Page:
Pharm. Chemistry mainly includes organic chemistry, inorganic chemistry, physical chemistry, medicinal chemistry, and analytical chemistry.
Organic chemistry mainly focuses on the chemical reactions (with their respective mechanisms) which are employed in the synthesis and chemical properties of different classes of organic compounds and heterocyclic rings (scaffolds) which are present in drug compounds viz. furan, pyrrole, pyridine, pyrimidine, indole, etc. The subject is taught so that learner can employ the organic reactions as a synthetic tool to tailor the existing drug compounds and to synthesize new chemical entities (NCE) which could probably be promiscuous drugs. After knowing the properties of different chemical functional groups, the learner can also predict the degradation and ADME of drug compounds in qualitative terms. Principles and outcomes of different analytical spectra Viz., IR-spectra, UV-Vis spectra, NMR spectra, Mass spectra, etc. are explained by the concepts of organic chemistry.
Inorganic chemistry: The subject mainly deals with preparation, chemical properties and assay of different inorganic compounds which are used as drugs. As Pharmacopoeia of India prescribes the maximum permissible limits of certain ions (chloride, sulphate, arsenic, iron, ferric, lead, etc.) for pharmaceutical substances and pharmaceutical products, the subject also focuses on the qualitative chemical limit tests of these inorganic ions; these qualitative limit tests are used in pharmaceutical industries as one of the several quality control tools. The chemical assays of different inorganic drugs are discussed with the chemistry involved in it, as these chemical assays are employed by the pharmaceutical industries and regulatory agencies as a quality control tool. The subject also imparts in-depth knowledge to the learner about the different pharmaceutical buffers which paves the basics for ‘Drug-formulation’.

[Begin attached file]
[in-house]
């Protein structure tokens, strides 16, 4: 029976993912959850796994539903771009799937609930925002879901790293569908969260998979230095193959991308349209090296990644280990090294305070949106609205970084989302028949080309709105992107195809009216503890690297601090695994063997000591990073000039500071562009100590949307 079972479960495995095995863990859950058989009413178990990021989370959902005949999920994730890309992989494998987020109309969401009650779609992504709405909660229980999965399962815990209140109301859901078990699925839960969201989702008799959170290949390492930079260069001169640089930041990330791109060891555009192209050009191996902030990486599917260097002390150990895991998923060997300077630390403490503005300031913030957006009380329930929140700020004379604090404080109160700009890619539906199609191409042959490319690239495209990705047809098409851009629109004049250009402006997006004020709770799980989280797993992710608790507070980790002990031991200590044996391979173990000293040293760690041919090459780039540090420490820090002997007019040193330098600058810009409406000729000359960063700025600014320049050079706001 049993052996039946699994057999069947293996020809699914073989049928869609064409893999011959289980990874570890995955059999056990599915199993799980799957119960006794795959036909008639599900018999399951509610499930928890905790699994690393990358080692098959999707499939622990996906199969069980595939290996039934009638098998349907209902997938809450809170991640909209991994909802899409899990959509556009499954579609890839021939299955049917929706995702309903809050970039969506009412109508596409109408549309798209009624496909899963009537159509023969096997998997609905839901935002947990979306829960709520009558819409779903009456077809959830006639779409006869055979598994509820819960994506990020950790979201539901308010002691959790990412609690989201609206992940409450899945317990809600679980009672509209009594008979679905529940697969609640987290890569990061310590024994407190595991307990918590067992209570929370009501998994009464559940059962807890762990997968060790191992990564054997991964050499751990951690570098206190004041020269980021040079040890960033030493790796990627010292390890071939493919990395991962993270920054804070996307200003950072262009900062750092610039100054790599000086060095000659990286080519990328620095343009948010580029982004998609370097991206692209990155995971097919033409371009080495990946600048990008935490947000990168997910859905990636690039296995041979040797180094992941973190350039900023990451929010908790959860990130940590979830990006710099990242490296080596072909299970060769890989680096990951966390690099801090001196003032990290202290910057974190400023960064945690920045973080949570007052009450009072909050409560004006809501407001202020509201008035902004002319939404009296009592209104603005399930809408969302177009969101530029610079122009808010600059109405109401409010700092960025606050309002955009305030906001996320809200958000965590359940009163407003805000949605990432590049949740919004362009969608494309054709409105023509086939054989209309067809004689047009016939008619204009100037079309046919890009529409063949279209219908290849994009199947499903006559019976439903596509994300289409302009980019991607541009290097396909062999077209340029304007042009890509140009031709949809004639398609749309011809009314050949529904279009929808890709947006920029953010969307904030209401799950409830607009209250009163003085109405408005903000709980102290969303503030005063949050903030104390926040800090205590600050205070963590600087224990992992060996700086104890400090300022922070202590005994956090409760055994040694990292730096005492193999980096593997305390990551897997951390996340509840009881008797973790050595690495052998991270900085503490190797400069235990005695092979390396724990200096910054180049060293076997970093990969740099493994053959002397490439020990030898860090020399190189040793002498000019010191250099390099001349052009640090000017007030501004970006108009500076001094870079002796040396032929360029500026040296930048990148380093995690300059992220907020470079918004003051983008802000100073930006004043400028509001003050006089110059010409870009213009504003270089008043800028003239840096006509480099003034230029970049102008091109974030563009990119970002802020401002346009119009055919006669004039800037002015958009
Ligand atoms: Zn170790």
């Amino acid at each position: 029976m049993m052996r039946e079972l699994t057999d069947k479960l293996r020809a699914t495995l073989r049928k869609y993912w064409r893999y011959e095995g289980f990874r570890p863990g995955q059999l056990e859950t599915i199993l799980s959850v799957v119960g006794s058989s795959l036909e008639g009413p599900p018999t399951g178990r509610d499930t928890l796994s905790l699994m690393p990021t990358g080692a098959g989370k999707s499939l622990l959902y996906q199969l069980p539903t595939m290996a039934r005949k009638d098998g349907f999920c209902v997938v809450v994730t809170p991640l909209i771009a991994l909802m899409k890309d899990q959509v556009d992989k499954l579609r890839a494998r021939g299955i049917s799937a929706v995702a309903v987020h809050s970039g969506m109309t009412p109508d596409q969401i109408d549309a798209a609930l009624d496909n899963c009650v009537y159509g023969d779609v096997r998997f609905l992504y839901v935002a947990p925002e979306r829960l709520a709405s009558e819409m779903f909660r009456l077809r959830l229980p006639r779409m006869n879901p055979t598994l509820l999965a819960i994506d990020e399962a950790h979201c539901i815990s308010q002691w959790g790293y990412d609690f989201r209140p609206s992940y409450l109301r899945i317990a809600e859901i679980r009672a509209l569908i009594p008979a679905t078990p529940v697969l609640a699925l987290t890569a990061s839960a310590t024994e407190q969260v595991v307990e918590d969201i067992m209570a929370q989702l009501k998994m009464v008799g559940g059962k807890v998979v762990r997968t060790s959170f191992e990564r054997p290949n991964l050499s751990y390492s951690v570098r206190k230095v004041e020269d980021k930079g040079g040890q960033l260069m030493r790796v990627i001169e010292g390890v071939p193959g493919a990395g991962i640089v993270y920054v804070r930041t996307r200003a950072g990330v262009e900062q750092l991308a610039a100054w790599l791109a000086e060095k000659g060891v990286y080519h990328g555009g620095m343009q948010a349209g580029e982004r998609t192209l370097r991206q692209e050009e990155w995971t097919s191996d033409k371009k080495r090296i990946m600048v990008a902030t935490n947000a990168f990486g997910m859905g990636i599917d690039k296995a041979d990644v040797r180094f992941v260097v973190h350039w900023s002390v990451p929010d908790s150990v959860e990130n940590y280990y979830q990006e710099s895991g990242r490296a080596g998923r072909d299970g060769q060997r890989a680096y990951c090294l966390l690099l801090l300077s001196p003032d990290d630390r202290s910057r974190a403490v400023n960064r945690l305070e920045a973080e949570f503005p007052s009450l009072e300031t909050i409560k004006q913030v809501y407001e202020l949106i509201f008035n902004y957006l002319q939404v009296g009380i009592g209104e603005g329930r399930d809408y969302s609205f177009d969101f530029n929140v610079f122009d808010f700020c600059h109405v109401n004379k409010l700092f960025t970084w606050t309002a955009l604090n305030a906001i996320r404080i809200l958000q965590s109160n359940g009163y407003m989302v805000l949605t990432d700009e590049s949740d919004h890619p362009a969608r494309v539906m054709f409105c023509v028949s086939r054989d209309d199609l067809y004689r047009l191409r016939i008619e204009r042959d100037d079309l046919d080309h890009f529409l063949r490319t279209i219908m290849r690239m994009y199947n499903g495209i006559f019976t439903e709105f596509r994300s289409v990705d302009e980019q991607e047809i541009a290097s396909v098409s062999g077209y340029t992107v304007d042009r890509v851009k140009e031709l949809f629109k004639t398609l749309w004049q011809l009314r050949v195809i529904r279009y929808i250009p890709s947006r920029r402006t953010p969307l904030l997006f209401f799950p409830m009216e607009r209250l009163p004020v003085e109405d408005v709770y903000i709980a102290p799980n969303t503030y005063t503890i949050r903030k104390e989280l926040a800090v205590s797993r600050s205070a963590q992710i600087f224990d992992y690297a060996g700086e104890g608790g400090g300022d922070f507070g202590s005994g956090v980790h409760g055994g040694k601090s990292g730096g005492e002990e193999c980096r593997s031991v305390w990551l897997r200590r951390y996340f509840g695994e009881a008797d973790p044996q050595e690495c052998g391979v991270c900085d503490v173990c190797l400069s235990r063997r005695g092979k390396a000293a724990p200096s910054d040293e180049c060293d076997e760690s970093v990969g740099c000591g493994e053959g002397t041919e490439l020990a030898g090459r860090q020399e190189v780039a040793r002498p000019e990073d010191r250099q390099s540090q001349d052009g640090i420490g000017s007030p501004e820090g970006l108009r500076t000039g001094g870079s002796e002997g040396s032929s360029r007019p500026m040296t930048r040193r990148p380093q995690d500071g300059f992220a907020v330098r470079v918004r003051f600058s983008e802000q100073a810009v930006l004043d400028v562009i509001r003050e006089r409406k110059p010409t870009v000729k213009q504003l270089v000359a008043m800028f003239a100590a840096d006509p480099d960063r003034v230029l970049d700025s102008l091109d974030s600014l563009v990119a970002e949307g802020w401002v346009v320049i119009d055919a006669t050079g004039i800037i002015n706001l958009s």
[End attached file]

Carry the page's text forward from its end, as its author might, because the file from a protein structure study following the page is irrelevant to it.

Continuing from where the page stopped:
Medicinal chemistry mainly focuses on the designing of organic compounds as probable potential drugs. Different approaches and principles of drug designing viz., receptor-based drug designing and lead-based drug designing, pharmacophore based drug designing, etc; are taught to the learner. The subject also focuses on the chemical structures of the drug compounds as these are the chemical structures which decide the physiochemical properties (e.g. basicity, acidity, lipophilic –hydrophilic character, etc.), pharmacodynamics and pharmacokinetics (ADME) of the drug candidates; hence the knowledge of chemical structures develops the thinking skills of the learner about designing new drug-like molecules . Multi-step synthesis (with reaction mechanisms) of different drug compounds are also discussed in the subject so that learner can employ the principles of organic chemistry and medicinal chemistry to synthesize new chemical entities. Other main learning outcomes of the subject include The chemical structures and features of the biological drug targets including neurotransmitters, different pathways followed by drug compounds to exhibit biological actions (mechanism of action).
Analytical chemistry: The subject mainly deals with the in-depth study of modern analytical techniques, Viz, spectroscopic and chromatographic techniques. Different spectroscopic techniques (e.g. UV-visible, Infra-red, proton-NMR, mass, etc) and chromatographic techniques (HPLC, HPTLC etc.) are employed by the pharmaceutical industries in their pharmaceutical research and as a quality control tool. The learning outcomes of the subject include knowing the principles of different techniques, interpretation of spectra and handling of the analytical instrument.